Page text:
Let's Make Robots!

New ways of seeing things..

Hi all, I am so excited about this. It may not be much to anybody else, but to me it is!

You all know how we only have the IR's or the Ultra sound to work with when we want to check distance? Yeah, if we have millions we can also get a camera or two, and laser range finders..

However, I wanted something cooler.

This is not that, I am sorry.

However, I am working on something cooler (I hope, but it may be far fetched), and when doing so, as a spin off I made this. 

And it is pretty wicked, I think.

The setup is simple, as simple as you can see it on the video; An LDR (Light Dependent Resistor) is hooked up with a 330 Ohm (or something) resistor, to the analogue input of a standard Picaxe 28 board with no extra modifications.

Also a speaker and a "white" (pale blue they are) LED are hooked up to the standard outputs, batteries, and that is it.

At first you may think that I have done nothing special.. LDR detecting light, or maby just pulsating light.. but then why don't you try to replicate it? I am going to be very surprised (and my day spoiled) if you can make something that works like this! ;)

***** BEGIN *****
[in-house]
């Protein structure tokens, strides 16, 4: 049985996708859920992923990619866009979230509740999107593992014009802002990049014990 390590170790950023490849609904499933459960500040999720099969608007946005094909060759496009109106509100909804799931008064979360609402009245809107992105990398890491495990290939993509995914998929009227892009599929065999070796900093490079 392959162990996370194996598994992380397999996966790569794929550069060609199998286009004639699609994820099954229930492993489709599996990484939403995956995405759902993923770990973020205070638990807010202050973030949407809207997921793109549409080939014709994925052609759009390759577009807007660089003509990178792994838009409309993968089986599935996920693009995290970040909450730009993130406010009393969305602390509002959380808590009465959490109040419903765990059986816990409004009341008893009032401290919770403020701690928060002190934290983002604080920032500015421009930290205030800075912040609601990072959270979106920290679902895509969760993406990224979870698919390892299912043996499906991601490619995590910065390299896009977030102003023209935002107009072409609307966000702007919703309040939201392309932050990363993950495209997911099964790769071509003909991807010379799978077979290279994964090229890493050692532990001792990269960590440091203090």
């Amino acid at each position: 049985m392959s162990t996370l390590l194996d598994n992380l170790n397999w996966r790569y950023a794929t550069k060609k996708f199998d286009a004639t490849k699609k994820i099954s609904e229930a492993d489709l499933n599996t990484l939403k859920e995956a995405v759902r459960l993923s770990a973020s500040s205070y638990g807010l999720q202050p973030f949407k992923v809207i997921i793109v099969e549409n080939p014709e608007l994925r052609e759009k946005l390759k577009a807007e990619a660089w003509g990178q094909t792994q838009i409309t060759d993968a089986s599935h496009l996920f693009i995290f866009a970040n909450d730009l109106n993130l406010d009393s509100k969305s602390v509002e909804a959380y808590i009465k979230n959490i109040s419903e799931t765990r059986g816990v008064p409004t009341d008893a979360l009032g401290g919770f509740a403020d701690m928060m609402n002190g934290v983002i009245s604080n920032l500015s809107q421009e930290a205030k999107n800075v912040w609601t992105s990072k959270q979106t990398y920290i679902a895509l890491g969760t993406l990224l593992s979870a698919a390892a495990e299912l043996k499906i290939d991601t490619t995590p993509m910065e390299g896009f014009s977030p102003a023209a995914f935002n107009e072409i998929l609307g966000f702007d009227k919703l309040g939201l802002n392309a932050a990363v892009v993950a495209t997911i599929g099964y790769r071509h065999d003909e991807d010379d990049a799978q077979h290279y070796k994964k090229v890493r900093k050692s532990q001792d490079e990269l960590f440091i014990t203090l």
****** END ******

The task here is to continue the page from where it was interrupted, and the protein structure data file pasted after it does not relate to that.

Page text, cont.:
I have made an LDR measure distance!

There you go, for less than half price of a Sharp IR range finder, and twice as fun, as you can actually see where the robot is focusing!

I am so excited to hear what you all think of this, and to hear if anyone can figure out how I did it, so I am not going to tell yet, but I will make a walkthrough, and am planning to make a robot (Start here-kind of project) that will not drive over the table's edge, and will navigate just by this.

..And while I am at it, I think I may have a look at giving that robot the ability to sense colors as well, so it can find say a red object amongst green on a black surface.. and then it can play ball :)

Because color detecting is also a spin off by this method! (Not on the setup on the video, and I have not tried it in real life yet, but I am pretty sure, and am going to prove it soon :)

And if not for color sensing, then for coolnes: Yes, the LED can be red as well (or any other color, possibly even IR, though I have not tried it yet) In fact it was red when I made the original test, but I swapped it to a "white" so you should not think it was the difference in color that did it. The flash light on the video has 3 LED's of same type & color..

How did I do this? Make me happy, throw me a theory, or try to duplicate :)

Thanks (I will tell later, but here is a chance to take me down first ;) Did I mention it is working in sunlight?